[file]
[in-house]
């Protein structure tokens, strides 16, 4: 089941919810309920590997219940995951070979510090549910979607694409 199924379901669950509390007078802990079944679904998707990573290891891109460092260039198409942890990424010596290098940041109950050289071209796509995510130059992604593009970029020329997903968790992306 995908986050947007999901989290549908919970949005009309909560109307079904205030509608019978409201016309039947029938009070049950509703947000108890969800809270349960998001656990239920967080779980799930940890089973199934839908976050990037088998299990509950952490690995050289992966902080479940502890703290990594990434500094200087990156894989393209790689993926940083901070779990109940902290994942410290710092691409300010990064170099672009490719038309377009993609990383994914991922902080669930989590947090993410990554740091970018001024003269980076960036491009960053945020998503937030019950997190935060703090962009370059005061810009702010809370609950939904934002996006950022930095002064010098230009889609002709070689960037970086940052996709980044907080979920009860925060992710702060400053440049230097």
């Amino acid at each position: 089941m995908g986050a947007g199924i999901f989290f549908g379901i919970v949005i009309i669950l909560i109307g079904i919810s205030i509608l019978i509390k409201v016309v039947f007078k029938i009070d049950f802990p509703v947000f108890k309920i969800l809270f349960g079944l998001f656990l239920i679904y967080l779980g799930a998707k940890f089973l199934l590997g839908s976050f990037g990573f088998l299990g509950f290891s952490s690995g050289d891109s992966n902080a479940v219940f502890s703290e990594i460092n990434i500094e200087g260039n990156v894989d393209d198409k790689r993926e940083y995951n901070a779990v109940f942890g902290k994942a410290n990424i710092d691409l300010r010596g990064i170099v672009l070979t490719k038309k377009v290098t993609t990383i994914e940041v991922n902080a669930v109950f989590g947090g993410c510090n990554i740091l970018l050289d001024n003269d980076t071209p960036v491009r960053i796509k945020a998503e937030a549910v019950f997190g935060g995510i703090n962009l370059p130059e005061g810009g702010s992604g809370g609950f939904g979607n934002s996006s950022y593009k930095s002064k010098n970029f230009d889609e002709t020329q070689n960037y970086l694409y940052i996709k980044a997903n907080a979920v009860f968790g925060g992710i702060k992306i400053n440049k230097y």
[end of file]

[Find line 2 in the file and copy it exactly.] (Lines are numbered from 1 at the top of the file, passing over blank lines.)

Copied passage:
């Protein structure tokens, strides 16, 4: 089941919810309920590997219940995951070979510090549910979607694409 199924379901669950509390007078802990079944679904998707990573290891891109460092260039198409942890990424010596290098940041109950050289071209796509995510130059992604593009970029020329997903968790992306 995908986050947007999901989290549908919970949005009309909560109307079904205030509608019978409201016309039947029938009070049950509703947000108890969800809270349960998001656990239920967080779980799930940890089973199934839908976050990037088998299990509950952490690995050289992966902080479940502890703290990594990434500094200087990156894989393209790689993926940083901070779990109940902290994942410290710092691409300010990064170099672009490719038309377009993609990383994914991922902080669930989590947090993410990554740091970018001024003269980076960036491009960053945020998503937030019950997190935060703090962009370059005061810009702010809370609950939904934002996006950022930095002064010098230009889609002709070689960037970086940052996709980044907080979920009860925060992710702060400053440049230097």